|For Immediate Release
October 30, 2012
|Susan Kang Schroeder
Chief of Staff
PAROLE DENIED THREE YEARS FOR INMATE WHO ROBBED A MAN OF $500 AFTER ATTACKING AND KIDNAPPING HIM
SANTA ANA – The Board of Parole Hearings, California Department of Corrections and Rehabilitations denied parole for three years today for an inmate who robbed a man of $500 after attacking and kidnapping him. Anselmo Torres Robles, 33, is currently being held at the Correctional Training Facility, Soledad. Robles was sentenced Sept. 24, 2002, to life in prison with the possibility of parole after being found guilty by a jury of one felony count of kidnapping for robbery. The case was originally prosecuted by then Senior Deputy District Attorney Jerry Schaffer.
Senior Deputy District Attorney Paul Odwald appeared at the hearing today to oppose parole.
Kidnapping and Robbery of David Nguyen
Late in the evening on April 28, 2001, Robles, then 22 years old, approached victim, David Nguyen, 30, with his brother and two other unidentified men. One of the men pushed Nguyen to the ground and pistol-whipped in the forehead and forced him into the backseat of his own car. Robles drove the victim’s car while the three men covered Nguyen’s face with a knit cap. One of the men told Nguyen they needed $2,000 and threatened to kill him or hurt his family. Robles drove to several banks in Los Angeles and Orange County to withdraw the money from automated teller machines (ATM).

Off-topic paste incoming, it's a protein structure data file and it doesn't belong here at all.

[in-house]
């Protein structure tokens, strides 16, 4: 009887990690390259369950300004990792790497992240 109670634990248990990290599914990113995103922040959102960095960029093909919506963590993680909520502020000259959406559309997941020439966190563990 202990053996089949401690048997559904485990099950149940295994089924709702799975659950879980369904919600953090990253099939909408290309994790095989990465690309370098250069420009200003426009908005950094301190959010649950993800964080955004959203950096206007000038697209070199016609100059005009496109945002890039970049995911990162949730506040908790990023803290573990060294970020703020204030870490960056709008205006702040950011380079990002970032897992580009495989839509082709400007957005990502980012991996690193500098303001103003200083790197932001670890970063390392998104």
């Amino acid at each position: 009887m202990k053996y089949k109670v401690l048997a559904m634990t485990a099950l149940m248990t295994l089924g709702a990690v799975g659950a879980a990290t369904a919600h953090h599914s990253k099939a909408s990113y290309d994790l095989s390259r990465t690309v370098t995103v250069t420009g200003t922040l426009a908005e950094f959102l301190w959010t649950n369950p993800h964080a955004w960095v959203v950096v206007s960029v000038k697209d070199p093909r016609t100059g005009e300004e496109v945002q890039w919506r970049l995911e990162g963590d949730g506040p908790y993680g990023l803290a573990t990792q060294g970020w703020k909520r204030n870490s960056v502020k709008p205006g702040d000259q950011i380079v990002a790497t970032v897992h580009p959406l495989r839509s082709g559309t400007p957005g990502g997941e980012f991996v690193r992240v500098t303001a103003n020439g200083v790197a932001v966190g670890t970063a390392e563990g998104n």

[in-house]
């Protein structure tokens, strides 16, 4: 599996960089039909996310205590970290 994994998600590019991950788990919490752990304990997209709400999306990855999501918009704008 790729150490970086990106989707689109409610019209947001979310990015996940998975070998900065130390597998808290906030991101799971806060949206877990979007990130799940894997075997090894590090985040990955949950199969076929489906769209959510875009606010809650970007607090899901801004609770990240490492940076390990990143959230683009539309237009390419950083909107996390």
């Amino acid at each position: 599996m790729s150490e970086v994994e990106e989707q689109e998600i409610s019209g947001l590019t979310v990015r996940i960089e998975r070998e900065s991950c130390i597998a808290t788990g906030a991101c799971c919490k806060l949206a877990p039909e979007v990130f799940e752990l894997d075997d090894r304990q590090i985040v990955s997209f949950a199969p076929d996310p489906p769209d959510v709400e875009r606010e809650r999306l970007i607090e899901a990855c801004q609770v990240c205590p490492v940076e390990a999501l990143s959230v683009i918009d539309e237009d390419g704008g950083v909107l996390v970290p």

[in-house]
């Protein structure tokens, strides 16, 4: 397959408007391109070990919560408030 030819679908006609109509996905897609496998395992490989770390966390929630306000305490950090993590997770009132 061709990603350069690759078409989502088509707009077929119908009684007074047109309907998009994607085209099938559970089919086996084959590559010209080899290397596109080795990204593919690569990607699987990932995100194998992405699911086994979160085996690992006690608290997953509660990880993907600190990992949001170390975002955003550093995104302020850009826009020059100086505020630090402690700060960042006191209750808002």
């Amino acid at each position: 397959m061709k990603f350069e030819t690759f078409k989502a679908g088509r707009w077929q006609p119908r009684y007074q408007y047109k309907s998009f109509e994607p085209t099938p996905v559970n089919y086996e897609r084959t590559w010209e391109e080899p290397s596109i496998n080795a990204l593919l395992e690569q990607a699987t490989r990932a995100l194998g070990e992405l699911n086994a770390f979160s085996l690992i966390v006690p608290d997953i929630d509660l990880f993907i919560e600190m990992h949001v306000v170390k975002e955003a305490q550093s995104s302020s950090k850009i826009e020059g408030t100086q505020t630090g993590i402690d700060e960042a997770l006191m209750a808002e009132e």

After the victim withdrew $500 from three different banks, Robles drove to several other banks but the ATM transactions were denied. One of the men then struck Nguyen in the face with a gun and stole a gold chain and $23 from Nguyen’s wallet before dropping him off in the Santiago Canyon area of Orange County.
Robles and the men fled in the stolen vehicle. Robles was arrested a month later after investigators received a tip regarding his involvement in the crime.
Inmates Lack of Insight to Motivating Factors and Continued Threat to Public Safety
The Board determined Robles lacked insight into the causative factors that led him to participate in the commitment offense, specifically the role that drugs played in his decision to become involved.
Robles has been slow in upgrading his academic and vocational skills during his incarceration. Robles had been in prison for 10 years before obtaining his General Equivalency Degree. Comprehensive Risk Assessment states that he has failed to maintain appropriate, non-violent behavior throughout his incarceration. Robles has shown an inability to follow society’s rules demonstrated by his numerous infractions during his incarceration, which includes a violation committed just five weeks prior to his last parole hearing in 2007.